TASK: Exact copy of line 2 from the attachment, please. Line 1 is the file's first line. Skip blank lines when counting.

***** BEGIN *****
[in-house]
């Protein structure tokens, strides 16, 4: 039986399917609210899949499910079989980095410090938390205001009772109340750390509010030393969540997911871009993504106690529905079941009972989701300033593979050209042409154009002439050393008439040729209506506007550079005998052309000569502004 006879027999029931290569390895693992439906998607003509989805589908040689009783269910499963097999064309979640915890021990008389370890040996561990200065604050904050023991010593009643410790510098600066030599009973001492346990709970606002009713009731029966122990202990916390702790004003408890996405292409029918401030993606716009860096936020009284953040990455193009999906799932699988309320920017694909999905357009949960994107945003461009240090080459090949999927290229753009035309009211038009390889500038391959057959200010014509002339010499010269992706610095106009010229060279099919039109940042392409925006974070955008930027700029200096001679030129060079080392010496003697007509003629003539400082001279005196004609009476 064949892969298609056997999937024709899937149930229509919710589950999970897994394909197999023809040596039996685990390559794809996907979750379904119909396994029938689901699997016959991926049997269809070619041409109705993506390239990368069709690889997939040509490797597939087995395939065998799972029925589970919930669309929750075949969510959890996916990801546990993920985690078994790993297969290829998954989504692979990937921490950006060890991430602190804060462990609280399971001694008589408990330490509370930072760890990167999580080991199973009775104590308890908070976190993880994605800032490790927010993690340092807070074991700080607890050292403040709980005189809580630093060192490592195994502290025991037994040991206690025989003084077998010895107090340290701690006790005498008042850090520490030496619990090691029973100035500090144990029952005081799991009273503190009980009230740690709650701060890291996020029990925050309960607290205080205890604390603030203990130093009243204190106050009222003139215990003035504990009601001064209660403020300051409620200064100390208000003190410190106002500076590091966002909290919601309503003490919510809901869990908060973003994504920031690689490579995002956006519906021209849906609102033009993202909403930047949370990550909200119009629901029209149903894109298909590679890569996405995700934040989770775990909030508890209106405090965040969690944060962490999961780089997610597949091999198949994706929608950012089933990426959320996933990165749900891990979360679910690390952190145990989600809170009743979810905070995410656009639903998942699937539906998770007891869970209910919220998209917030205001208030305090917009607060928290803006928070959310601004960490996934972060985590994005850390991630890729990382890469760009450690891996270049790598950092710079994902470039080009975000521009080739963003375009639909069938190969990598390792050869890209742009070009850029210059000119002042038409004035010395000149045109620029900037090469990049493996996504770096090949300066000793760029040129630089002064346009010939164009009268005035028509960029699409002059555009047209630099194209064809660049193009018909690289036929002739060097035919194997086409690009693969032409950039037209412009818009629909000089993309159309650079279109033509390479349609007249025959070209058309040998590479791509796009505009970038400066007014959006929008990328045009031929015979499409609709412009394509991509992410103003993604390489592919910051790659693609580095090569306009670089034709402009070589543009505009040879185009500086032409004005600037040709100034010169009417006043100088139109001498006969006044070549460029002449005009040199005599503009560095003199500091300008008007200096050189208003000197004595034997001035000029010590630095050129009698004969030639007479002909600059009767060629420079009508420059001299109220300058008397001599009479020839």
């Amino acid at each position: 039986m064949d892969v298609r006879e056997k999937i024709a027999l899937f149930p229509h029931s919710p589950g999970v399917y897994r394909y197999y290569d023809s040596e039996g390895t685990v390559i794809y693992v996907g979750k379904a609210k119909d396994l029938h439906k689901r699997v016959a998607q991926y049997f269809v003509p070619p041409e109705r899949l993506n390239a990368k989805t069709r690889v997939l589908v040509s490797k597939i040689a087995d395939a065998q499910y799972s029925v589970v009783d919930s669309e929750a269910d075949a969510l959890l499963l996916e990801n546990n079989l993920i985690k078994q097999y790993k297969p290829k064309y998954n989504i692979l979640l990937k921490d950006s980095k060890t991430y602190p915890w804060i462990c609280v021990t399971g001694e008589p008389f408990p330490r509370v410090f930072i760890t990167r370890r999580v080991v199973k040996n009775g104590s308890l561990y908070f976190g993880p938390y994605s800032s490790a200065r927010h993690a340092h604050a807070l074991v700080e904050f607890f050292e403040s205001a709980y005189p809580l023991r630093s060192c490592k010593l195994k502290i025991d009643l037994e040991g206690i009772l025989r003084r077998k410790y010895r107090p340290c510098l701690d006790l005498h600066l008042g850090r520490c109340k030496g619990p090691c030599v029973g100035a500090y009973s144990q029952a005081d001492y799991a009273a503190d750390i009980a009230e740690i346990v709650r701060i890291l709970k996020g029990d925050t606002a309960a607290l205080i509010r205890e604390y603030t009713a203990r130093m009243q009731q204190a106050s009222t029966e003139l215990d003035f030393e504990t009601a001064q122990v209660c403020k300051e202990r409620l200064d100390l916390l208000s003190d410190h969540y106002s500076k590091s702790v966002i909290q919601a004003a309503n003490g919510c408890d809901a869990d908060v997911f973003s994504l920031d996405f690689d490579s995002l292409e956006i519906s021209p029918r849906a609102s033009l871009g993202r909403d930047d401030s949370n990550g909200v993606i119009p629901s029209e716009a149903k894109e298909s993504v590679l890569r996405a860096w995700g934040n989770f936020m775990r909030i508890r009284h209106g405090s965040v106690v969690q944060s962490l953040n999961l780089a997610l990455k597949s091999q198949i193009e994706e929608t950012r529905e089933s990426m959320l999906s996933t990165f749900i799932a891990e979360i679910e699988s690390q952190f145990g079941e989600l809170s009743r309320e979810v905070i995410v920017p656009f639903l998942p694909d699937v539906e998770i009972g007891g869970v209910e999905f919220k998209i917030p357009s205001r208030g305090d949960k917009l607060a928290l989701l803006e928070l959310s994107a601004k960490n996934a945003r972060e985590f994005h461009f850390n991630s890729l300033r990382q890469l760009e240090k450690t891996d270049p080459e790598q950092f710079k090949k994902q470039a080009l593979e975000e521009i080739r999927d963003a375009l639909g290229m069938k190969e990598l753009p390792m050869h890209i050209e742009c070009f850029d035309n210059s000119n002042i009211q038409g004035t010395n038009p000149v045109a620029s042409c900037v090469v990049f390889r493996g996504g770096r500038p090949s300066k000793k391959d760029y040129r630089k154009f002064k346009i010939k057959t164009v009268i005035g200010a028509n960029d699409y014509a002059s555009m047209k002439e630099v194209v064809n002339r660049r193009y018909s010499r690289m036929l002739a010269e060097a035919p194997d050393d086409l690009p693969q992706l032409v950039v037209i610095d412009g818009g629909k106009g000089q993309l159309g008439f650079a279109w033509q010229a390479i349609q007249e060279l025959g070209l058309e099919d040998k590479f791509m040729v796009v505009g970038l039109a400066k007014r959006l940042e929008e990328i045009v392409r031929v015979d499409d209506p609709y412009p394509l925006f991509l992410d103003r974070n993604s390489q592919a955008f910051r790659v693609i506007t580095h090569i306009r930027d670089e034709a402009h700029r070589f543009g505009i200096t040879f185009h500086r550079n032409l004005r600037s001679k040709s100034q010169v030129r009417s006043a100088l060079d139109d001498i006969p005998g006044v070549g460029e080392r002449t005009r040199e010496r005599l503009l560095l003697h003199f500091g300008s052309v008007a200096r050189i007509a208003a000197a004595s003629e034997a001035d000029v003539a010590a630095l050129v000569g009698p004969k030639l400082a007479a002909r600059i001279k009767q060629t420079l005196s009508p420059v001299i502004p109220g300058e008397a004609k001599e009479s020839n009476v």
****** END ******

């Protein structure tokens, strides 16, 4: 039986399917609210899949499910079989980095410090938390205001009772109340750390509010030393969540997911871009993504106690529905079941009972989701300033593979050209042409154009002439050393008439040729209506506007550079005998052309000569502004 006879027999029931290569390895693992439906998607003509989805589908040689009783269910499963097999064309979640915890021990008389370890040996561990200065604050904050023991010593009643410790510098600066030599009973001492346990709970606002009713009731029966122990202990916390702790004003408890996405292409029918401030993606716009860096936020009284953040990455193009999906799932699988309320920017694909999905357009949960994107945003461009240090080459090949999927290229753009035309009211038009390889500038391959057959200010014509002339010499010269992706610095106009010229060279099919039109940042392409925006974070955008930027700029200096001679030129060079080392010496003697007509003629003539400082001279005196004609009476 064949892969298609056997999937024709899937149930229509919710589950999970897994394909197999023809040596039996685990390559794809996907979750379904119909396994029938689901699997016959991926049997269809070619041409109705993506390239990368069709690889997939040509490797597939087995395939065998799972029925589970919930669309929750075949969510959890996916990801546990993920985690078994790993297969290829998954989504692979990937921490950006060890991430602190804060462990609280399971001694008589408990330490509370930072760890990167999580080991199973009775104590308890908070976190993880994605800032490790927010993690340092807070074991700080607890050292403040709980005189809580630093060192490592195994502290025991037994040991206690025989003084077998010895107090340290701690006790005498008042850090520490030496619990090691029973100035500090144990029952005081799991009273503190009980009230740690709650701060890291996020029990925050309960607290205080205890604390603030203990130093009243204190106050009222003139215990003035504990009601001064209660403020300051409620200064100390208000003190410190106002500076590091966002909290919601309503003490919510809901869990908060973003994504920031690689490579995002956006519906021209849906609102033009993202909403930047949370990550909200119009629901029209149903894109298909590679890569996405995700934040989770775990909030508890209106405090965040969690944060962490999961780089997610597949091999198949994706929608950012089933990426959320996933990165749900891990979360679910690390952190145990989600809170009743979810905070995410656009639903998942699937539906998770007891869970209910919220998209917030205001208030305090917009607060928290803006928070959310601004960490996934972060985590994005850390991630890729990382890469760009450690891996270049790598950092710079994902470039080009975000521009080739963003375009639909069938190969990598390792050869890209742009070009850029210059000119002042038409004035010395000149045109620029900037090469990049493996996504770096090949300066000793760029040129630089002064346009010939164009009268005035028509960029699409002059555009047209630099194209064809660049193009018909690289036929002739060097035919194997086409690009693969032409950039037209412009818009629909000089993309159309650079279109033509390479349609007249025959070209058309040998590479791509796009505009970038400066007014959006929008990328045009031929015979499409609709412009394509991509992410103003993604390489592919910051790659693609580095090569306009670089034709402009070589543009505009040879185009500086032409004005600037040709100034010169009417006043100088139109001498006969006044070549460029002449005009040199005599503009560095003199500091300008008007200096050189208003000197004595034997001035000029010590630095050129009698004969030639007479002909600059009767060629420079009508420059001299109220300058008397001599009479020839």